6 July 2021
I attended the Recognised Seasonal Employer (RSE) conference last week. I was floored by the number of wellbeing issues our industry is currently facing. It also highlighted that the Government does not understand the depth of our industry’s problems.
We see and hear on the news all the time that mental health is of deep concern to New Zealanders at the moment. The horticulture industry is no exception; however, my concern is the Government’s lack of any real understanding about what is involved in growing and providing food for domestic consumption and export, in a post-Covid world.
I have been hearing for months that horticulture will be New Zealand’s saviour in terms of economic recovery as well as in terms of significantly assisting with climate change mitigation for our protein-based colleagues.
At a very basic level, horticulture and its success are determined by a well-balanced supply and demand requirement, solid central and local government policies, significant levels of capital investment, and good supply chain facilities, from field to fork.
Unfortunately, horticulture is a labour-intensive product to produce, far more so than our protein producing counterparts. Technology and automation are still very limited in most areas of horticulture but I can assure you that if it was more advanced and a genuine solution, our growers would be using it without question.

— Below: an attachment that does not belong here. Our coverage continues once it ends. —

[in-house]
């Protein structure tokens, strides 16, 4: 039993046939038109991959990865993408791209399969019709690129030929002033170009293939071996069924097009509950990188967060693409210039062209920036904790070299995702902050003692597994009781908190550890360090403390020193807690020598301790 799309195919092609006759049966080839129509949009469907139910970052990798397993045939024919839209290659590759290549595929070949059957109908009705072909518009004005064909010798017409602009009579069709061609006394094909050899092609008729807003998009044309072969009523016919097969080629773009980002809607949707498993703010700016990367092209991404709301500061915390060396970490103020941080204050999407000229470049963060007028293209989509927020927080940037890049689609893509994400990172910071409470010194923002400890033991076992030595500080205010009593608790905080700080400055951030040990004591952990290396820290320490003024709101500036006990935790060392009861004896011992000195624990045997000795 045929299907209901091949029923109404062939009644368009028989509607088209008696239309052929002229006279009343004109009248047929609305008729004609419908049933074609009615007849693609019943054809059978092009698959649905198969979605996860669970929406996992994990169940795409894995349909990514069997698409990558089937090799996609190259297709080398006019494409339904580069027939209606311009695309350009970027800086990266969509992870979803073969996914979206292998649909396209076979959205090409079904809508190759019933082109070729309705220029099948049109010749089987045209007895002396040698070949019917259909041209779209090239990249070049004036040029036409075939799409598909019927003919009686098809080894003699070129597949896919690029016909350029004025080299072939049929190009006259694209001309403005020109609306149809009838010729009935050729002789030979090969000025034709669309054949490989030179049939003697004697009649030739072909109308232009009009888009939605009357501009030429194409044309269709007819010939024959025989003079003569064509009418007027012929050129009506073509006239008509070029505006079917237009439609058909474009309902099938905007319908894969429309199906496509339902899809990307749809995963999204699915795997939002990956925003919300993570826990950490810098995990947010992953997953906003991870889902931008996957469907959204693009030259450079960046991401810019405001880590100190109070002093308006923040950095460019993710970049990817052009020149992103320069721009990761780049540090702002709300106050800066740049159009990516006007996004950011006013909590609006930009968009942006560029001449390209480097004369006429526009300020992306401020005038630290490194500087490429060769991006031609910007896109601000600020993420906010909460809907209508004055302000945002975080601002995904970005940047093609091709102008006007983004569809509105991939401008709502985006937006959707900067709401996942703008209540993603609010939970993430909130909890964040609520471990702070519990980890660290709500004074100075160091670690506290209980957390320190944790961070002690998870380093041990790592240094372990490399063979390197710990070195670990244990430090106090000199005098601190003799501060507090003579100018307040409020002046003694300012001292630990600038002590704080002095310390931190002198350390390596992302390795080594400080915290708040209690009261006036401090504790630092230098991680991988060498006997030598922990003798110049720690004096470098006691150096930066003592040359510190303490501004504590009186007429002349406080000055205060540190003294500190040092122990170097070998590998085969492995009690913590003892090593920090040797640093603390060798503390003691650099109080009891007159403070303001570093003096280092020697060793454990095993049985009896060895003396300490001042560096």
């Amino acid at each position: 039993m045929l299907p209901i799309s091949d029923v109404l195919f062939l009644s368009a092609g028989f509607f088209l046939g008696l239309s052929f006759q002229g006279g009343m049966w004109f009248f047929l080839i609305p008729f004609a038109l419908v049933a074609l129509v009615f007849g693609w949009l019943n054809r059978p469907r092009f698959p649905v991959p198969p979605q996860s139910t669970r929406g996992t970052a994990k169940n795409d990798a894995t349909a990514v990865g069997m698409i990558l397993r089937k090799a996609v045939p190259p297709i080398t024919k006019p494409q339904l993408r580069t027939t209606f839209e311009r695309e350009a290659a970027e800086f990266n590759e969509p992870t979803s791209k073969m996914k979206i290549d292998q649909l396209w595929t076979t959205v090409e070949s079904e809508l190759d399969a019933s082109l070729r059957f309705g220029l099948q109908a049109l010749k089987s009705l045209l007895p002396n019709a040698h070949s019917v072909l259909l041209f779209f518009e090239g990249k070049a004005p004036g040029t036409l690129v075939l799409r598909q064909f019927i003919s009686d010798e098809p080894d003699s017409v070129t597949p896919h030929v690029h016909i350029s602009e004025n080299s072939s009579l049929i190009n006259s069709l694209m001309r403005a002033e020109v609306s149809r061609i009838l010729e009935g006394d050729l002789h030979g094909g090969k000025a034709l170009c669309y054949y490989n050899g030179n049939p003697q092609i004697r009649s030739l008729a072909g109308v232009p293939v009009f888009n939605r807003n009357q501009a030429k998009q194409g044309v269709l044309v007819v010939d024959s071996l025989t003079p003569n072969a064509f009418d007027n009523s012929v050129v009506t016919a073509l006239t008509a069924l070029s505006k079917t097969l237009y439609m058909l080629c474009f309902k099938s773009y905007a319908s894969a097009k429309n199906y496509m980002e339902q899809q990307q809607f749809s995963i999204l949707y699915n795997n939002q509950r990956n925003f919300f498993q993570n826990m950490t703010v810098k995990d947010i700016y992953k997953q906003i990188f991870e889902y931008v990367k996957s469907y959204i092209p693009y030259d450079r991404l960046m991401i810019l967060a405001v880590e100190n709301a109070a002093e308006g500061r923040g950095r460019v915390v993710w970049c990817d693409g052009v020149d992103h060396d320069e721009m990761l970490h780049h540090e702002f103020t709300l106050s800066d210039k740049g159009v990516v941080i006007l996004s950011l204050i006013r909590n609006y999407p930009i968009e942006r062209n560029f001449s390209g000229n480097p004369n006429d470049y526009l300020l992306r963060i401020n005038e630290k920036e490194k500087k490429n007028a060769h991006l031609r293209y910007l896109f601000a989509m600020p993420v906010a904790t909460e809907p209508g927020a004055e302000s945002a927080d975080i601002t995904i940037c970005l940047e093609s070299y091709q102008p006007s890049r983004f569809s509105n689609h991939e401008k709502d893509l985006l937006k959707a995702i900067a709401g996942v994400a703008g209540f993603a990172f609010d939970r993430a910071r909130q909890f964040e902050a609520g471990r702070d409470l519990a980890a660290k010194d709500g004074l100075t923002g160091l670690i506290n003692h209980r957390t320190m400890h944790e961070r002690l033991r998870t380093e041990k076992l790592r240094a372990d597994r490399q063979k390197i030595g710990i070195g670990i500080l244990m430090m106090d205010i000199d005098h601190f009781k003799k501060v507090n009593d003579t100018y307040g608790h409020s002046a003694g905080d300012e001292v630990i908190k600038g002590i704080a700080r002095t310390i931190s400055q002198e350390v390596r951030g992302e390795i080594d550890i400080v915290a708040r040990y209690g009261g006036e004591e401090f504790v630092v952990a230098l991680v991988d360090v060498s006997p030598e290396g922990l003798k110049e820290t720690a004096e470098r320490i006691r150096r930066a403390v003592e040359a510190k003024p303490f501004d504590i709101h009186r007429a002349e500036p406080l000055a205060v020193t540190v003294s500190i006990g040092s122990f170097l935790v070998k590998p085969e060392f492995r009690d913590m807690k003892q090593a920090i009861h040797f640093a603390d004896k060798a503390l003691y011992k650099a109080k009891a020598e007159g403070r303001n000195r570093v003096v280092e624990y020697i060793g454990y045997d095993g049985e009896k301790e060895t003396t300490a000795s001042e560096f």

The irony is that we are being asked to provide employment for New Zealanders. The areas of our industry where this is most possible are the areas we will automate first because current policy is forcing us to do this. Once those jobs are automated, they will never come back.
Horticulturalists work incredibly hard, often under very trying conditions. At the moment, there are just too many things being asked of them. My plea is that we take a breath and industry and the Government work together on how we keep all of our businesses contributing to New Zealand’s social and economic recovery.
Hei konā mai